Cartoon critics Phil Witte and Rex Hesner look behind the gags to debate what makes a cartoon tick. This week our intrepid critics take a look at literary cartoons.
Well-meaning English teachers have assigned classic plays and novels to teenaged students for generations. The archaic language and stilted social conventions, however, alienate all but the hardiest of readers. Little is remembered but a distilled “Cliff Notes” impression of the story.
Cartoonists, of course, find these hoary literary chestnuts irresistible for skewering. They fasten on to that one climactic element, often wildly misremembered, that survives in the collective consciousness. Jack Ziegler shrewdly focuses on the rain-drenched wanderings of the protagonist in Emily Brontë’s Wuthering Heights. He captures both the tortured musings of the complicated antihero and the book’s slogging pace.
Only the most persistent of us have waded through all seven volumes of Proust’s Remembrance of Things Past. There is one element that universally survives this opus: the petite madeleine. This small cookie has launched thousands of earnest essays and late-night debates about the evocation of memory. Almost as well-known was the author’s penchant for writing in bed due to his frail health. Former New Yorker cartoon editor Lee Lorenz weaves both biographical threads into his scene in which the sensitive memoirist gets rough treatment at the hands of a no-nonsense hospitality worker.
A common cartooning device involves updating a well-known historical setting with a modern conundrum. Kaamran Hafeez deploys this anachronistic approach with the swashbuckling heroes from Alexandre Dumas’ Three Musketeers. Given the byzantine complexities of medical coverage, this scene feels strangely plausible.
We vaguely recall being dragged through nine circles of hell in Dante Alighieri’s inferno, but not much else. Roz Chast distills the epic poem into a concise triptych, a hallmark of her style. The resulting three rings reveal her personal conception of hell on earth. Note how one of The New Yorker‘s most beloved artists slyly evokes Dante’s missing poem title with flickering flames.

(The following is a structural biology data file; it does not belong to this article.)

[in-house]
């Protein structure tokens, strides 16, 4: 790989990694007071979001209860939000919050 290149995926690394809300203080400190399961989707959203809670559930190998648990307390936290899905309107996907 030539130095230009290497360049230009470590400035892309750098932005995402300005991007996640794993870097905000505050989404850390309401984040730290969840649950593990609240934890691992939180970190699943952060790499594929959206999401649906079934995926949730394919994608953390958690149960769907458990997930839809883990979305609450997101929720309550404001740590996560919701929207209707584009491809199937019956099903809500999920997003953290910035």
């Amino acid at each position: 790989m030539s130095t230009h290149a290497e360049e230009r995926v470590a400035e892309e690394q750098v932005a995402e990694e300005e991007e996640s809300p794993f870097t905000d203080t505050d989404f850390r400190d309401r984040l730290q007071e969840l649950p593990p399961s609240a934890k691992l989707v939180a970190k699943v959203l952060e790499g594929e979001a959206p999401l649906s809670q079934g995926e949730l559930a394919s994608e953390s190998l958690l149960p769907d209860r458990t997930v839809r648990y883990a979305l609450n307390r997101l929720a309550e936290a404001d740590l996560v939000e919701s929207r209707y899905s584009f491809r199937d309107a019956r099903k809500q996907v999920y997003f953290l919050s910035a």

“Tilting at windmills” is all that remains in most people’s minds of Cervantes’ chivalrous classic, Don Quixote. Our Man of La Mancha is a noble idealist with a gauzy grip on reality. Accompanied by his long-suffering squire, Sancho Panza, this pair has been the target of many a cartoonist’s pen. Liana Finck wins our admiration for her wordless sendup of their hapless quest.
Like Heathcliff, King Lear might have spent a bit too long wandering about in a storm. As the words “Blow, winds, and crack your cheeks” echo from 400 years ago, we may recall the King’s problems started with his three daughters. James Stevenson can’t resist a jab at their filial fickleness.
Samuel Beckett’s modernist masterpiece, Waiting for Godot, impelled critic Vivian Mercier to observe, “(he) has achieved a theoretical impossibility—a play in which nothing happens, twice.” Cartoonist Benjamin Schwartz captures Mercier’s sentiment, with minimalist staging and static action, in his humorous homage to this iconic play.
There’s a clear dividing line when it comes to actors: before or after Marlon Brando. Tennessee Williams’ play, set in sweltering New Orleans, ignited the theatre and film world. Pity the poor actor who has to bellow the climactic line after Brando made it his for eternity. Cartoonist Joe Dator stays faithful to the French Quarter scenery as he wrenches the scene, and the gag, into a contemporary context.
Lewis Carroll might be rolling in his grave at the thought of J.B. Handelsman’s political re-imagining of his famous Mad Tea-Party scene. It’s bad enough that Alice and his beloved characters are dumping tea—but to aid the American revolutionaries? As a proper Englishman, Carroll might have objected.
What discussion of the classics would be complete without Melville’s Moby-Dick? Kim Warp’s head-spinning alternate ending finds Captain Ahab enjoying the quiet comforts of home instead of the depths of Davy Jones’ locker. And what a trophy, though we gather from Mrs. Ahab’s one-word question there’s scant appreciation for the stuffed leviathan. It’s worth a second look to savor the nautical details in this fine drawing.
We close with a parody of Moby-Dick’s opening line. Charles Barsotti, master of the elegant ink stroke, takes aim at literature’s most famous three-word sentence. Move over, Ishmael, you’ve got competition!